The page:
Think of summer, and we often think of summer fair food. Food plays a part in DeKalb County’s long history of fairs.
The county held its first, somewhat disappointing, agricultural fair in 1852.
The 1868 DeKalb County history states, “During this year the first Agricultural Society of the County was organized and held an exhibition in marked contrast with the extensive collections of the present era. One old white bull was chained to a stake in the center of a vacant open lot, and two or three stallions with as many cows and colts, and a few beets and pumpkins completed the amusing exhibition.” Beets and pumpkins are still categories today.
An early example of foods at DeKalb County Fairs come from the DeKalb County Agricultural Association’s 14th Annual Fair held September 18-21, 1883, at the Sycamore Fairgrounds (the approximate location of Sycamore High School). Exhibitors competed under the categories of butter and cream, fruit and fruit trees, dried, preserved and canned fruit, bread, etc., and vegetables, grain, etc.
Notably, the premium for the best 4-gallon crock or tub of dairy butter that year was “one pair of ladies French kid six-dollar shoes” from D. S. Sherman and Son. The second-best tub garnered “one pair [of] $4 shoes.”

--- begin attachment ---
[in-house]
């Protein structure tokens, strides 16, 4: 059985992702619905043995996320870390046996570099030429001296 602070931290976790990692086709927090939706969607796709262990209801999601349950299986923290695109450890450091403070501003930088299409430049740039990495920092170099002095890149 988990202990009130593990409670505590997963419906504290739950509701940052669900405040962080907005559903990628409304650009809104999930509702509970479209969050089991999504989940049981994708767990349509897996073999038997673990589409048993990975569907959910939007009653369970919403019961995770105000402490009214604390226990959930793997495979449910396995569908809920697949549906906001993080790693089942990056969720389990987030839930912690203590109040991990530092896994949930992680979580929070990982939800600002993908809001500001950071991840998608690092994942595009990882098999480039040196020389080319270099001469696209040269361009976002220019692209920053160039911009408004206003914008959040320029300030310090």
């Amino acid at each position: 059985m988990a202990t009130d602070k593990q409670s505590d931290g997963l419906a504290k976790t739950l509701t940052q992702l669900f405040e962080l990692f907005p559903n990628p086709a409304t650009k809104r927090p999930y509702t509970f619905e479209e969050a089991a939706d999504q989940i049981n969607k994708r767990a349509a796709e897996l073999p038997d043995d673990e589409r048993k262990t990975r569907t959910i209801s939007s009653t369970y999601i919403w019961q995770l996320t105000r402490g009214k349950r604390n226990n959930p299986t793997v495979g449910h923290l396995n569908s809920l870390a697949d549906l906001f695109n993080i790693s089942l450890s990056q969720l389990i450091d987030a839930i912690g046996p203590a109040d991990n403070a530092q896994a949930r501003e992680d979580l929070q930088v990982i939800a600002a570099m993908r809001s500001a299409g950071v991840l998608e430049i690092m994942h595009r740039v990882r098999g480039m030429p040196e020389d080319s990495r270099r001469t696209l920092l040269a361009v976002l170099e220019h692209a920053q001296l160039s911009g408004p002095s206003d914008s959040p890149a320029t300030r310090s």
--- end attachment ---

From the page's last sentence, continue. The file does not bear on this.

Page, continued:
It’s been said that DeKalb County’s Sandwich Fair’s “reputation for good food is older than the Fair itself” because the dining hall was already in existence when the fair began.
The Sandwich Fair started in 1858 under a different name, went on until 1882, then disbanded. Classes from the 1867 fair listed similar entries in the kitchen, dairy and pantry class, but with less choices. It re-organized and held a fair in 1888.
In 1888, the category Best Display of Fruit included apples, pears, plumbs, peaches, cultivated crab apples, and six varieties of grape. In what was then called the Kitchen, Dairy and Pantry Class are already a wide variety, in some variation, of items we would recognize today.
In 2022, the fair offered exhibitors more than 600 distinct entries (along with more than 150 entries for Junior exhibitors). Beyond that, 8 new entries were introduced in the Culinary Competition.
If that weren’t enough, exhibitors can pick from more than 100 entries in Grains, Seeds, and Forages, around 70 Herbs, and more than 450 Vegetables in addition to Corn, Greens, and Fruit.
Contributions to this article provided by the Stone Mill Museum/Sandwich Historical Society